Education in the largest sense is any act or experience that has a formative effect on the mind,character or physical ability of an individual. In its technical sense, education is the process by which society deliberately transmits its accumulated knowledge, skills and values from one generation to another. Etymologically, the word education is derived from educare (Latin) “bring up”, which is related toeducere “bring out”, “bring forth what is within”, “bring out potential” and ducere, “to lead”. 1] Teachers in educational institutions direct the education of students and might draw on manysubjects, including reading, writing, mathematics, science and history. This process is sometimes called schooling when referring to the education of teaching only a certain subject, usually as professors at institutions of higher learning. There is also education in fields for those who want specific vocational skills, such as those required to be a pilot. In addition there is an array of education possible at the informal level, such as in museums and libraries, with the Internet and in life experience.
Many non-traditional education options are now available and continue to evolve. Formal and Non Formal Education has basic differences. Formal education is classroom-based, accompanied by trained teachers. Informal education happens outside the classroom, in after-school programs, community-based organizations, museums, libraries, or at home. Both formal and informal education settings offer different strengths to educational outreach project. After-school programs offer a different kind of environment, where ones activities don’t need to be as formal and once can easily reach the audience.
While both schools and after-school programs serve students, at school blossom in after-school settings. Real learning can happen in a setting where kids feel less intimidated or more comfortable than they do in a formal classroom. Education is about teaching and learning skills and knowledge. Education also means helping people to learn how to do things and encouraging them to think about what they learn. It is also important for educators to teach ways to find and use information. Through education, the knowledge f society, country, and of the world is passed on fromgeneration to generation. In democracies, through education, children and adults are supposed to learn how to be active and effective citizens. t is part of the job of an educator, an instructor, teacher, or tutor to create a place for learning. There are many different kinds of education. Formal education Formal education is usually in school, where a person may learn basic, academic, or trade skills. Formal education begins in elementary school and continues with secondary school.
Post-secondary education (or higher education) is usually at a college or university. Nonformal education Nonformal education is sometimes called adult basic education, adult literacy education or school equivalency preparation. In nonformal education an adult (or a youth who is not in school) can learn literacy, other basic skills or job skills. Nonformal education can be in small classes or through self study. [nformal education There is also informal education. For example, a parent teaches a child how to prepare a meal.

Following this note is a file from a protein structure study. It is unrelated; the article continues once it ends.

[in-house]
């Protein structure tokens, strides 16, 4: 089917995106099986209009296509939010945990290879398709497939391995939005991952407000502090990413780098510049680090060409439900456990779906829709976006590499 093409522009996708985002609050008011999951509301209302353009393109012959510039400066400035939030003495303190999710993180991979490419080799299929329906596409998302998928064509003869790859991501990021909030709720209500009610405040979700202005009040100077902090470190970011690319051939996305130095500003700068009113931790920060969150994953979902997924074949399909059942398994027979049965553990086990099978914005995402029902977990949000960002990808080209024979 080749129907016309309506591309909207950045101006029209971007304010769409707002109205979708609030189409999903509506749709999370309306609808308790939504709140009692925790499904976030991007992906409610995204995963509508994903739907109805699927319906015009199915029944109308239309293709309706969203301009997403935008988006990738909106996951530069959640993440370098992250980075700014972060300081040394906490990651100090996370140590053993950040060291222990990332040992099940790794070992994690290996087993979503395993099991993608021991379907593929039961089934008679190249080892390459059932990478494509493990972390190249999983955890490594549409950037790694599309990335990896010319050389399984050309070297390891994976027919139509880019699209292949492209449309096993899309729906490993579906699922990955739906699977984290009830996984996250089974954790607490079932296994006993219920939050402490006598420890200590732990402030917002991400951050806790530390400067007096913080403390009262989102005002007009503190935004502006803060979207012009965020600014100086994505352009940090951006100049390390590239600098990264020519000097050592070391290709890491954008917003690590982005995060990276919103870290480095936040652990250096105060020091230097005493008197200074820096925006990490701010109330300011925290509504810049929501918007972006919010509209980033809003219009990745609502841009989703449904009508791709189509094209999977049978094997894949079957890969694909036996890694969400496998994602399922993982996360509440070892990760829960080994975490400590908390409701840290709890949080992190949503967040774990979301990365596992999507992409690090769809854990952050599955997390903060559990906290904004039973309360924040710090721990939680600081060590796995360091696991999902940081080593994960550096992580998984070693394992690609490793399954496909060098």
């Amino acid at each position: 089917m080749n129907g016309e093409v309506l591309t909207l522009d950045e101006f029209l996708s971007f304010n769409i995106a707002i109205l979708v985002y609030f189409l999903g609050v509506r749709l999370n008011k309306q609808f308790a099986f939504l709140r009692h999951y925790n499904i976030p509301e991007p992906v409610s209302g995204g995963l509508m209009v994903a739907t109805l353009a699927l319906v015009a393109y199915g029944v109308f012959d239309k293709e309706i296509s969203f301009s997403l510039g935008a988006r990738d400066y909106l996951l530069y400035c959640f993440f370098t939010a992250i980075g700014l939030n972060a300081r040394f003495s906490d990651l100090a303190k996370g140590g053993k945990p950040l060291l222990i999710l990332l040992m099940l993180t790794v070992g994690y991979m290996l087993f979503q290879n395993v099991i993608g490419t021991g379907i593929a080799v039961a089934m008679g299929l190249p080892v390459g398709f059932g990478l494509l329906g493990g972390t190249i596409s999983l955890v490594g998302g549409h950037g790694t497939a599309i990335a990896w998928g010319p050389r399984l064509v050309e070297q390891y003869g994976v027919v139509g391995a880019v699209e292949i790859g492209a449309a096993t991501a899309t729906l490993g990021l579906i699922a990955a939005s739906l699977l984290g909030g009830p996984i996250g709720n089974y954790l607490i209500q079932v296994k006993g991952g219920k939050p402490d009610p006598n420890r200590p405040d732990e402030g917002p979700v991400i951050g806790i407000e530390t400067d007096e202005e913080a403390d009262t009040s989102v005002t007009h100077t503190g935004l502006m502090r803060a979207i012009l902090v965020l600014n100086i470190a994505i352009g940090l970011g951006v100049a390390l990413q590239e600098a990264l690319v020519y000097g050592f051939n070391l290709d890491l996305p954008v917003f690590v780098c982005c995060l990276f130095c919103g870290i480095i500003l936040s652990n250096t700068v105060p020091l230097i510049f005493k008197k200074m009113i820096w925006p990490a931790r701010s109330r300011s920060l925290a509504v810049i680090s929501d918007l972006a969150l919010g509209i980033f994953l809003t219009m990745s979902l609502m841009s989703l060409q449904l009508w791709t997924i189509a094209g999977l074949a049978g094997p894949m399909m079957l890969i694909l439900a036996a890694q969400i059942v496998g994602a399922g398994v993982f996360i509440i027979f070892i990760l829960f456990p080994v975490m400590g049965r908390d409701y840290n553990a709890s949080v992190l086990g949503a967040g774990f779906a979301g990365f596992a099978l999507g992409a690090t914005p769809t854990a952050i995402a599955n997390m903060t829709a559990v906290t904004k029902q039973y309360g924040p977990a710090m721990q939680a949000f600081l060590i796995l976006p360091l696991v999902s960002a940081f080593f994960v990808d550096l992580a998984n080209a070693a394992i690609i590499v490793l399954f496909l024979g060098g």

Someone can also get an informal education by reading many books from a library. Informal education is when you are not studying in a school and don’t use another particular learning method. This article presents a conceptual framework for understanding the interrelationships among formal, nonformal and informal education. It provides a typology of modes of education across the life span, from childhood to old age. The nonformal education mode is the focus of the article as examples of programs for differing ages, sexes, social classes and ethnic groups are discussed.
The third section of the article raises questions regarding the relationship between nonformal education for individual and social change within and across cultural and socio-economic groups. It also discusses the relationship between nonformal and formal education relative to their respective scope and outcomes. The author argues that educational resources must be viewed as interacting modes of emphasis rather than as discrete entities. Hence, all individuals are engaged in learning experiences at all times, from planned, compulsory and intentional to unplanned, voluntary and incidental.
It is also argued that nonformal education may be more strongly associated with socio-economic, sex and ethno-religious groups than is formal education. Because of these strong socio-economic and cultural ties, the utility of nonformal education for social, as opposed to individual, change is often restricted. The value of nonformal, as opposed to formal, education for access to the opportunity structure for low socio-economic status populations is also questioned because of the greater legitimacy typically associated with schooling.
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